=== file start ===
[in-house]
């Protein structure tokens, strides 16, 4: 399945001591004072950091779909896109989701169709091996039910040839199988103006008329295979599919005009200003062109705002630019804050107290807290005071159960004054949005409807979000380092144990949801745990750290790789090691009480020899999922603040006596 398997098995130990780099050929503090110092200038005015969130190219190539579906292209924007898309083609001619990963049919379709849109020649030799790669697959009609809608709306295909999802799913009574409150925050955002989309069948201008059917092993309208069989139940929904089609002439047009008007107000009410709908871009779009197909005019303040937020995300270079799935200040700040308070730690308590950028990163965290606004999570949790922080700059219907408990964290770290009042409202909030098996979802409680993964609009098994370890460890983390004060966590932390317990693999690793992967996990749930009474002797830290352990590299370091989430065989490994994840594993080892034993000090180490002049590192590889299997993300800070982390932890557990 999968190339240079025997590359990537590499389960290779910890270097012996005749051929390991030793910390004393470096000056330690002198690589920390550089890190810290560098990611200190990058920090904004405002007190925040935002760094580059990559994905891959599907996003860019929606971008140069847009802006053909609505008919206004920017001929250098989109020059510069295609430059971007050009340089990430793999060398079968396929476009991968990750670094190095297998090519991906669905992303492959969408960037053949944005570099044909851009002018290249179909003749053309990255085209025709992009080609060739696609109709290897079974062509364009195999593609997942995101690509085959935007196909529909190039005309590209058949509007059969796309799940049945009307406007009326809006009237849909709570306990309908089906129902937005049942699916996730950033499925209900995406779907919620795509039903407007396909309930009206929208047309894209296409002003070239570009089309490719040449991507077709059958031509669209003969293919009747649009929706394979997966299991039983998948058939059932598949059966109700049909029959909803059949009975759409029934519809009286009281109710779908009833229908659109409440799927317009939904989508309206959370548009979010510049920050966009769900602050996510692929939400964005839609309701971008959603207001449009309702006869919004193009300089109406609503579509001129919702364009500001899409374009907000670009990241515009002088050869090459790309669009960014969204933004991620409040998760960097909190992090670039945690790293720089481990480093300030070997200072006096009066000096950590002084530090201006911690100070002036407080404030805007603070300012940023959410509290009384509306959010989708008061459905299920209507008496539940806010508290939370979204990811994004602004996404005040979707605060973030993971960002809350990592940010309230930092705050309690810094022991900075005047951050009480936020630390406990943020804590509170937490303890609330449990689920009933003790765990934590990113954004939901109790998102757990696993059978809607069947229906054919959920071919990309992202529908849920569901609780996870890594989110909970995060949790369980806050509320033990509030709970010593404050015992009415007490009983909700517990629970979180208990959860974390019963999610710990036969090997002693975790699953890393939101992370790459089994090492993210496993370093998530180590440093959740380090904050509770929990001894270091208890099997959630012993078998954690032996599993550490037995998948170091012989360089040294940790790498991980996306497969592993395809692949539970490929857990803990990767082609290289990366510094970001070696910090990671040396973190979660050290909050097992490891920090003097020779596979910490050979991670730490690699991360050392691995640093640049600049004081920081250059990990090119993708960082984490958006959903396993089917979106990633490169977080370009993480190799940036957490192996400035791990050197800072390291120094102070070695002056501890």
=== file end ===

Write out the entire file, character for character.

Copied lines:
[in-house]
């Protein structure tokens, strides 16, 4: 399945001591004072950091779909896109989701169709091996039910040839199988103006008329295979599919005009200003062109705002630019804050107290807290005071159960004054949005409807979000380092144990949801745990750290790789090691009480020899999922603040006596 398997098995130990780099050929503090110092200038005015969130190219190539579906292209924007898309083609001619990963049919379709849109020649030799790669697959009609809608709306295909999802799913009574409150925050955002989309069948201008059917092993309208069989139940929904089609002439047009008007107000009410709908871009779009197909005019303040937020995300270079799935200040700040308070730690308590950028990163965290606004999570949790922080700059219907408990964290770290009042409202909030098996979802409680993964609009098994370890460890983390004060966590932390317990693999690793992967996990749930009474002797830290352990590299370091989430065989490994994840594993080892034993000090180490002049590192590889299997993300800070982390932890557990 999968190339240079025997590359990537590499389960290779910890270097012996005749051929390991030793910390004393470096000056330690002198690589920390550089890190810290560098990611200190990058920090904004405002007190925040935002760094580059990559994905891959599907996003860019929606971008140069847009802006053909609505008919206004920017001929250098989109020059510069295609430059971007050009340089990430793999060398079968396929476009991968990750670094190095297998090519991906669905992303492959969408960037053949944005570099044909851009002018290249179909003749053309990255085209025709992009080609060739696609109709290897079974062509364009195999593609997942995101690509085959935007196909529909190039005309590209058949509007059969796309799940049945009307406007009326809006009237849909709570306990309908089906129902937005049942699916996730950033499925209900995406779907919620795509039903407007396909309930009206929208047309894209296409002003070239570009089309490719040449991507077709059958031509669209003969293919009747649009929706394979997966299991039983998948058939059932598949059966109700049909029959909803059949009975759409029934519809009286009281109710779908009833229908659109409440799927317009939904989508309206959370548009979010510049920050966009769900602050996510692929939400964005839609309701971008959603207001449009309702006869919004193009300089109406609503579509001129919702364009500001899409374009907000670009990241515009002088050869090459790309669009960014969204933004991620409040998760960097909190992090670039945690790293720089481990480093300030070997200072006096009066000096950590002084530090201006911690100070002036407080404030805007603070300012940023959410509290009384509306959010989708008061459905299920209507008496539940806010508290939370979204990811994004602004996404005040979707605060973030993971960002809350990592940010309230930092705050309690810094022991900075005047951050009480936020630390406990943020804590509170937490303890609330449990689920009933003790765990934590990113954004939901109790998102757990696993059978809607069947229906054919959920071919990309992202529908849920569901609780996870890594989110909970995060949790369980806050509320033990509030709970010593404050015992009415007490009983909700517990629970979180208990959860974390019963999610710990036969090997002693975790699953890393939101992370790459089994090492993210496993370093998530180590440093959740380090904050509770929990001894270091208890099997959630012993078998954690032996599993550490037995998948170091012989360089040294940790790498991980996306497969592993395809692949539970490929857990803990990767082609290289990366510094970001070696910090990671040396973190979660050290909050097992490891920090003097020779596979910490050979991670730490690699991360050392691995640093640049600049004081920081250059990990090119993708960082984490958006959903396993089917979106990633490169977080370009993480190799940036957490192996400035791990050197800072390291120094102070070695002056501890």